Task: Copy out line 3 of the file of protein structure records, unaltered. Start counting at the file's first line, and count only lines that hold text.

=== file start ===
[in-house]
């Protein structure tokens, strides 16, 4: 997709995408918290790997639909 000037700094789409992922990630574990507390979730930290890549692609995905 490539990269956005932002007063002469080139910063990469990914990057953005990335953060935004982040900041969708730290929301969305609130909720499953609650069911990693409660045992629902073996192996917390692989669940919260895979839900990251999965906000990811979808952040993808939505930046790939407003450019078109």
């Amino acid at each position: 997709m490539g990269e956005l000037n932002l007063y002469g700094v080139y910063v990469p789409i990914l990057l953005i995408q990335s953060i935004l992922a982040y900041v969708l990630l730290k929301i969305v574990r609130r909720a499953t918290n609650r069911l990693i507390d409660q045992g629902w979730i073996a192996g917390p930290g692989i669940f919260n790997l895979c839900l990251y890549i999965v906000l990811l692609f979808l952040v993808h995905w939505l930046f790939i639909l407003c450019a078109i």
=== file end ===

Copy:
């Amino acid at each position: 997709m490539g990269e956005l000037n932002l007063y002469g700094v080139y910063v990469p789409i990914l990057l953005i995408q990335s953060i935004l992922a982040y900041v969708l990630l730290k929301i969305v574990r609130r909720a499953t918290n609650r069911l990693i507390d409660q045992g629902w979730i073996a192996g917390p930290g692989i669940f919260n790997l895979c839900l990251y890549i999965v906000l990811l692609f979808l952040v993808h995905w939505l930046f790939i639909l407003c450019a078109i």